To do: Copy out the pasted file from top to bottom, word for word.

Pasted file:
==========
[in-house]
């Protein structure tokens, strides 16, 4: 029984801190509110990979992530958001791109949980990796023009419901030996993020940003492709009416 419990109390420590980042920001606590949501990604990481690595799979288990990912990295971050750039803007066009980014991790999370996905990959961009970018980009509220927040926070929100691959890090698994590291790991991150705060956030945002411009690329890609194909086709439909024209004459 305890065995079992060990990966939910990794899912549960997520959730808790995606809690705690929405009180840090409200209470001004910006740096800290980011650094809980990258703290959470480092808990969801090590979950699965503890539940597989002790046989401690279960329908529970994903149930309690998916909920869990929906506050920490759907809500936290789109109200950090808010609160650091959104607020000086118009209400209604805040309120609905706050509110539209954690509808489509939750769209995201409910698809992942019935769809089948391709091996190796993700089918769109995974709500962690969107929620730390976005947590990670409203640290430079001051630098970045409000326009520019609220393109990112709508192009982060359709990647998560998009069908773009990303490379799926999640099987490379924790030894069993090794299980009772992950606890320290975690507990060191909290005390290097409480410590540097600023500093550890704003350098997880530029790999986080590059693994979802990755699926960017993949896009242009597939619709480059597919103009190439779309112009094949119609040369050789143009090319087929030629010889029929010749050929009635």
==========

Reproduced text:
[in-house]
């Protein structure tokens, strides 16, 4: 029984801190509110990979992530958001791109949980990796023009419901030996993020940003492709009416 419990109390420590980042920001606590949501990604990481690595799979288990990912990295971050750039803007066009980014991790999370996905990959961009970018980009509220927040926070929100691959890090698994590291790991991150705060956030945002411009690329890609194909086709439909024209004459 305890065995079992060990990966939910990794899912549960997520959730808790995606809690705690929405009180840090409200209470001004910006740096800290980011650094809980990258703290959470480092808990969801090590979950699965503890539940597989002790046989401690279960329908529970994903149930309690998916909920869990929906506050920490759907809500936290789109109200950090808010609160650091959104607020000086118009209400209604805040309120609905706050509110539209954690509808489509939750769209995201409910698809992942019935769809089948391709091996190796993700089918769109995974709500962690969107929620730390976005947590990670409203640290430079001051630098970045409000326009520019609220393109990112709508192009982060359709990647998560998009069908773009990303490379799926999640099987490379924790030894069993090794299980009772992950606890320290975690507990060191909290005390290097409480410590540097600023500093550890704003350098997880530029790999986080590059693994979802990755699926960017993949896009242009597939619709480059597919103009190439779309112009094949119609040369050789143009090319087929030629010889029929010749050929009635």